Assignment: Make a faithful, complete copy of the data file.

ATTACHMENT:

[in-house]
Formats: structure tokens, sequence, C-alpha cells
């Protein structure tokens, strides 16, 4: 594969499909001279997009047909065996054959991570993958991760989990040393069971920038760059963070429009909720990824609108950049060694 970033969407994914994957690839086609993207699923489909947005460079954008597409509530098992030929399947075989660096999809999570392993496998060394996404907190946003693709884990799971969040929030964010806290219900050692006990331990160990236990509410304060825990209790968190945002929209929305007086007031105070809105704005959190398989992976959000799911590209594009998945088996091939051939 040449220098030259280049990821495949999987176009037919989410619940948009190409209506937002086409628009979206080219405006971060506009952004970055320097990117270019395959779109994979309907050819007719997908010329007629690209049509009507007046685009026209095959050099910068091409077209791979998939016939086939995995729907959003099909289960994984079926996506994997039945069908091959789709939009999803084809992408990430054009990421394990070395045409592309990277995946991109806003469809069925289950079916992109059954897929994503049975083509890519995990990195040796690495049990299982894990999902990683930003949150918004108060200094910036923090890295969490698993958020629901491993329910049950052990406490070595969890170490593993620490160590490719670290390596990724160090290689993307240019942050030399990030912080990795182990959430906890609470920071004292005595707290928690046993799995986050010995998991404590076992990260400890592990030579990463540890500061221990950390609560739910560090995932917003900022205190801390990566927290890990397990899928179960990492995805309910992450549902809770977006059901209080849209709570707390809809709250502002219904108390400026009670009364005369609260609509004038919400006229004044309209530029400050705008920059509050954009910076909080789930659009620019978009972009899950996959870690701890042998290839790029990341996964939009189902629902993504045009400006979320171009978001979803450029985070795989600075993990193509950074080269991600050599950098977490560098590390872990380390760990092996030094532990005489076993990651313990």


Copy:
[in-house]
Formats: structure tokens, sequence, C-alpha cells
């Protein structure tokens, strides 16, 4: 594969499909001279997009047909065996054959991570993958991760989990040393069971920038760059963070429009909720990824609108950049060694 970033969407994914994957690839086609993207699923489909947005460079954008597409509530098992030929399947075989660096999809999570392993496998060394996404907190946003693709884990799971969040929030964010806290219900050692006990331990160990236990509410304060825990209790968190945002929209929305007086007031105070809105704005959190398989992976959000799911590209594009998945088996091939051939 040449220098030259280049990821495949999987176009037919989410619940948009190409209506937002086409628009979206080219405006971060506009952004970055320097990117270019395959779109994979309907050819007719997908010329007629690209049509009507007046685009026209095959050099910068091409077209791979998939016939086939995995729907959003099909289960994984079926996506994997039945069908091959789709939009999803084809992408990430054009990421394990070395045409592309990277995946991109806003469809069925289950079916992109059954897929994503049975083509890519995990990195040796690495049990299982894990999902990683930003949150918004108060200094910036923090890295969490698993958020629901491993329910049950052990406490070595969890170490593993620490160590490719670290390596990724160090290689993307240019942050030399990030912080990795182990959430906890609470920071004292005595707290928690046993799995986050010995998991404590076992990260400890592990030579990463540890500061221990950390609560739910560090995932917003900022205190801390990566927290890990397990899928179960990492995805309910992450549902809770977006059901209080849209709570707390809809709250502002219904108390400026009670009364005369609260609509004038919400006229004044309209530029400050705008920059509050954009910076909080789930659009620019978009972009899950996959870690701890042998290839790029990341996964939009189902629902993504045009400006979320171009978001979803450029985070795989600075993990193509950074080269991600050599950098977490560098590390872990380390760990092996030094532990005489076993990651313990």